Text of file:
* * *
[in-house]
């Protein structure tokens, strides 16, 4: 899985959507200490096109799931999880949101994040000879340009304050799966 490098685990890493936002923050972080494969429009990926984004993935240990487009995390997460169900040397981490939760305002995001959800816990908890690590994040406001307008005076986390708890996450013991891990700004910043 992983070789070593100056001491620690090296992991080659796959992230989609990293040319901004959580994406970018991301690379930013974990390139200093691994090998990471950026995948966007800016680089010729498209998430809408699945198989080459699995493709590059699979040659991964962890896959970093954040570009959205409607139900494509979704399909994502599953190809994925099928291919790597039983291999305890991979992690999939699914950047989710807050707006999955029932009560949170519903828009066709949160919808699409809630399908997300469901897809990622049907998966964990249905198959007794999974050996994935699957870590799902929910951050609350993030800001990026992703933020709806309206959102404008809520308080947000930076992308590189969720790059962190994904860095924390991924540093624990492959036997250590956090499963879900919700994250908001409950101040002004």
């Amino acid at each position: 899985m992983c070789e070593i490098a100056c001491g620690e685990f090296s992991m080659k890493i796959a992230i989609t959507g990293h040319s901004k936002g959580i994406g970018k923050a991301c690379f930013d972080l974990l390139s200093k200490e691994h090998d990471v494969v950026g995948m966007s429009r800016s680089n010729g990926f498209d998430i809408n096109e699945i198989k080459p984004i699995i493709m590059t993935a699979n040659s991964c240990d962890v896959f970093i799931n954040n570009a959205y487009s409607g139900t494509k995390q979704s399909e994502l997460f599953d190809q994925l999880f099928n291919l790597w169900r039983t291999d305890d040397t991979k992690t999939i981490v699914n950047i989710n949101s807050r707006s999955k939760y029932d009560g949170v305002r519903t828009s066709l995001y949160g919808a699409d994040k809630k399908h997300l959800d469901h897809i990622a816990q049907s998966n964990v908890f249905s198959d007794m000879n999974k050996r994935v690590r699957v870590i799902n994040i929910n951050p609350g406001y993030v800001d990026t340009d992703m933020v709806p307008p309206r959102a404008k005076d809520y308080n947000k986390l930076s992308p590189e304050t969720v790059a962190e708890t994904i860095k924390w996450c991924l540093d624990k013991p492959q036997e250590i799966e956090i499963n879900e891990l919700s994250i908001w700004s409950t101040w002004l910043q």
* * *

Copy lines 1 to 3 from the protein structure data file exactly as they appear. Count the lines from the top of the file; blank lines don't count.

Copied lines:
[in-house]
């Protein structure tokens, strides 16, 4: 899985959507200490096109799931999880949101994040000879340009304050799966 490098685990890493936002923050972080494969429009990926984004993935240990487009995390997460169900040397981490939760305002995001959800816990908890690590994040406001307008005076986390708890996450013991891990700004910043 992983070789070593100056001491620690090296992991080659796959992230989609990293040319901004959580994406970018991301690379930013974990390139200093691994090998990471950026995948966007800016680089010729498209998430809408699945198989080459699995493709590059699979040659991964962890896959970093954040570009959205409607139900494509979704399909994502599953190809994925099928291919790597039983291999305890991979992690999939699914950047989710807050707006999955029932009560949170519903828009066709949160919808699409809630399908997300469901897809990622049907998966964990249905198959007794999974050996994935699957870590799902929910951050609350993030800001990026992703933020709806309206959102404008809520308080947000930076992308590189969720790059962190994904860095924390991924540093624990492959036997250590956090499963879900919700994250908001409950101040002004």
């Amino acid at each position: 899985m992983c070789e070593i490098a100056c001491g620690e685990f090296s992991m080659k890493i796959a992230i989609t959507g990293h040319s901004k936002g959580i994406g970018k923050a991301c690379f930013d972080l974990l390139s200093k200490e691994h090998d990471v494969v950026g995948m966007s429009r800016s680089n010729g990926f498209d998430i809408n096109e699945i198989k080459p984004i699995i493709m590059t993935a699979n040659s991964c240990d962890v896959f970093i799931n954040n570009a959205y487009s409607g139900t494509k995390q979704s399909e994502l997460f599953d190809q994925l999880f099928n291919l790597w169900r039983t291999d305890d040397t991979k992690t999939i981490v699914n950047i989710n949101s807050r707006s999955k939760y029932d009560g949170v305002r519903t828009s066709l995001y949160g919808a699409d994040k809630k399908h997300l959800d469901h897809i990622a816990q049907s998966n964990v908890f249905s198959d007794m000879n999974k050996r994935v690590r699957v870590i799902n994040i929910n951050p609350g406001y993030v800001d990026t340009d992703m933020v709806p307008p309206r959102a404008k005076d809520y308080n947000k986390l930076s992308p590189e304050t969720v790059a962190e708890t994904i860095k924390w996450c991924l540093d624990k013991p492959q036997e250590i799966e956090i499963n879900e891990l919700s994250i908001w700004s409950t101040w002004l910043q």